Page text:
Life moves fast.
We live in a world awash with content and information, whether it’s the latest cultural event, natural disaster, product launch, or hilarious meme. It can be hard to keep up with the Joneses (or the Kardashians) and the overwhelming amount of information at our fingertips.
In recent years, the term FOMO (fear of missing out) was coined within mainstream culture. Before long, the term became a mainstay on social media as users sought to express angst around missing the latest trend, event, or commentary.
However, new research from Twitter Canada shows that FOMO is quickly becoming a thing of the past. In its place, FONK (fear of not knowing) is on the rise.
Is FONK the new FOMO?
We recently spoke to Canadians as part of a research study conducted with Fuse Insights and learned that only a third of Canadians say they have at least some FOMO.
We also learned that in the past year (2018 vs. 2017), there has been a significant decline in Canadians saying they’re social and outgoing. This was especially true amongst young Canadians ages 25-34 where 65% less respondents said they were social and outgoing in 2018, when compared to respondents from 2017.
Over-scheduling our lives to avoid being left behind is no longer a priority. Half of all Canadians say they go out less than they used to, for a variety of reasons, including cost, time, and general lack of interest. Plus with the wealth of content available online, it makes them feel like they aren’t missing a beat, even if they’re not there IRL.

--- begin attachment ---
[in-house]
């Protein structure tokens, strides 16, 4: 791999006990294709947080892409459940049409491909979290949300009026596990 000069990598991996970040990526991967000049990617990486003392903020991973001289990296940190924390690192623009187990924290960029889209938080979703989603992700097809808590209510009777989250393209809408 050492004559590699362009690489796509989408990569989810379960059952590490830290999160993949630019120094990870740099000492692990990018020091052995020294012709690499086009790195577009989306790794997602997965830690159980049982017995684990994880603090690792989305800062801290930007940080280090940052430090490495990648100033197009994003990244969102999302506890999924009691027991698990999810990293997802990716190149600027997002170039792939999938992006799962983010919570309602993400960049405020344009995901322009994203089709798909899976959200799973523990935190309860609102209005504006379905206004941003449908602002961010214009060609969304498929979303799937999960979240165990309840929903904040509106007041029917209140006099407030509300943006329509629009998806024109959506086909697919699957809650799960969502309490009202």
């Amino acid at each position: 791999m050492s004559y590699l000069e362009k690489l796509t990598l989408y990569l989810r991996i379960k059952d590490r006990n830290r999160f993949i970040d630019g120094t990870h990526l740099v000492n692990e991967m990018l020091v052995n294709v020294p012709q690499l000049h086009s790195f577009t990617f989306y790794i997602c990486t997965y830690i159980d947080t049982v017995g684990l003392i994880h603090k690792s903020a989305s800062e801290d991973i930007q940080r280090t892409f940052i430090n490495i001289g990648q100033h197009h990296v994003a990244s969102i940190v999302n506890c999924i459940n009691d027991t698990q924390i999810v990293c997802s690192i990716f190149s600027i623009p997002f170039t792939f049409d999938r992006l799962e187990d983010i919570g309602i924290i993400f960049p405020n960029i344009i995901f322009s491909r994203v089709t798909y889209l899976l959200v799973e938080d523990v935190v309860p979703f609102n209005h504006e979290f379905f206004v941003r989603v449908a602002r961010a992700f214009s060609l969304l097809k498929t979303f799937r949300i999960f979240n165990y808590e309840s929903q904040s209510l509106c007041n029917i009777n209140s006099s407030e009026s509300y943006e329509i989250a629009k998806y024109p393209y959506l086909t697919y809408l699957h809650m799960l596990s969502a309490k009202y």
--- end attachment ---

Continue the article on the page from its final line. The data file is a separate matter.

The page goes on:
Facebook and Instagram are, by far, the platforms most associated with FOMO. However, Canadians are starting to get the sense (and express) that what they’re seeing isn’t ‘real’.
In fact, 66% of Canadians say Facebook and Instagram posts aren’t an accurate representation of people’s lives. Furthermore, 50% of Canadians say they’re bored of seeing the same repetitive posts of content such as vacation and meals.
Who’s got the FONK?
Canadians on Twitter have long been in the discovery mindset and the platform is being used to counter the feelings associated with FONK.
66% of Canadians have at least a bit of FONK, which is twice as many who say they have FOMO.
Being up to date and well rounded are particularly important for Canadians who are frequent Twitter users. Within this demographic:
Twitter is where Canadians go for useful information
Bringing knowledge through brands
Brands can help feed Canadians’ need for information and combat those feelings of FONK.
Brands are the top type of account users follow on Twitter and younger Canadians, in particular, appreciate brands taking an active role in helping them discover something new.
Among 15-25 year olds…
For brands, there are huge benefits to being a part of what’s happening and being associated with conversations that align with their values. Connecting with your audience during moments that matter helps forge strong, emotional bonds and build brand love.
In fact, research shows that a 10% lift in perceptions that a brand is associated with ‘what’s happening’ results in an 8% increase in positive brand perceptions overall.
Here are a few tips for activating around what’s happening and capitalizing on Canadians' need for knowledge on Twitter:
Did someone say … cookies?